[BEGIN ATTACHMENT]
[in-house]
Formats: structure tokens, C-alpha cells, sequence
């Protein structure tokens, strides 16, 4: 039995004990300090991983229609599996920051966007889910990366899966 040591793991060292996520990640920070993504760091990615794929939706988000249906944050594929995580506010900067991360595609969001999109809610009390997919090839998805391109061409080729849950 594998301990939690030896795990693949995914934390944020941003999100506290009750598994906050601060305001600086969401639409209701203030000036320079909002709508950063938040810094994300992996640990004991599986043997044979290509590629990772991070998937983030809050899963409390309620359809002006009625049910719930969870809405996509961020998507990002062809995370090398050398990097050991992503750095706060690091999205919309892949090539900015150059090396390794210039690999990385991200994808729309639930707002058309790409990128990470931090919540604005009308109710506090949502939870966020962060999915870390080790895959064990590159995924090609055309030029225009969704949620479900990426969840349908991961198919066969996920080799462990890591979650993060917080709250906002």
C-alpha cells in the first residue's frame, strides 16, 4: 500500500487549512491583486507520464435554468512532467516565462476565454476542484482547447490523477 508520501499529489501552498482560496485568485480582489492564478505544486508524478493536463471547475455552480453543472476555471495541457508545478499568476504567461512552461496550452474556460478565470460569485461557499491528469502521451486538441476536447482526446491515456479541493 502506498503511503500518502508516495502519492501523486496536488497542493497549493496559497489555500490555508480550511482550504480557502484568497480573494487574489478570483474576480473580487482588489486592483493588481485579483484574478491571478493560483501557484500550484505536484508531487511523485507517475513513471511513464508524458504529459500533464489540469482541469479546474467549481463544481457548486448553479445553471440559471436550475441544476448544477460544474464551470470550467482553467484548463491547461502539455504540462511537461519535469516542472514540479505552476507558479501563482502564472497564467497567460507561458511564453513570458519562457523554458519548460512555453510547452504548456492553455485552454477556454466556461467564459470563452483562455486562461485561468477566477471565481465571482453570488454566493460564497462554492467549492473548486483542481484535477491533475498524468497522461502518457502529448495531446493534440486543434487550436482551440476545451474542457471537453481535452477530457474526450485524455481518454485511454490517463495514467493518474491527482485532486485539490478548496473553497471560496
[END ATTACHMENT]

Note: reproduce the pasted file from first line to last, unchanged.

[in-house]
Formats: structure tokens, C-alpha cells, sequence
């Protein structure tokens, strides 16, 4: 039995004990300090991983229609599996920051966007889910990366899966 040591793991060292996520990640920070993504760091990615794929939706988000249906944050594929995580506010900067991360595609969001999109809610009390997919090839998805391109061409080729849950 594998301990939690030896795990693949995914934390944020941003999100506290009750598994906050601060305001600086969401639409209701203030000036320079909002709508950063938040810094994300992996640990004991599986043997044979290509590629990772991070998937983030809050899963409390309620359809002006009625049910719930969870809405996509961020998507990002062809995370090398050398990097050991992503750095706060690091999205919309892949090539900015150059090396390794210039690999990385991200994808729309639930707002058309790409990128990470931090919540604005009308109710506090949502939870966020962060999915870390080790895959064990590159995924090609055309030029225009969704949620479900990426969840349908991961198919066969996920080799462990890591979650993060917080709250906002």
C-alpha cells in the first residue's frame, strides 16, 4: 500500500487549512491583486507520464435554468512532467516565462476565454476542484482547447490523477 508520501499529489501552498482560496485568485480582489492564478505544486508524478493536463471547475455552480453543472476555471495541457508545478499568476504567461512552461496550452474556460478565470460569485461557499491528469502521451486538441476536447482526446491515456479541493 502506498503511503500518502508516495502519492501523486496536488497542493497549493496559497489555500490555508480550511482550504480557502484568497480573494487574489478570483474576480473580487482588489486592483493588481485579483484574478491571478493560483501557484500550484505536484508531487511523485507517475513513471511513464508524458504529459500533464489540469482541469479546474467549481463544481457548486448553479445553471440559471436550475441544476448544477460544474464551470470550467482553467484548463491547461502539455504540462511537461519535469516542472514540479505552476507558479501563482502564472497564467497567460507561458511564453513570458519562457523554458519548460512555453510547452504548456492553455485552454477556454466556461467564459470563452483562455486562461485561468477566477471565481465571482453570488454566493460564497462554492467549492473548486483542481484535477491533475498524468497522461502518457502529448495531446493534440486543434487550436482551440476545451474542457471537453481535452477530457474526450485524455481518454485511454490517463495514467493518474491527482485532486485539490478548496473553497471560496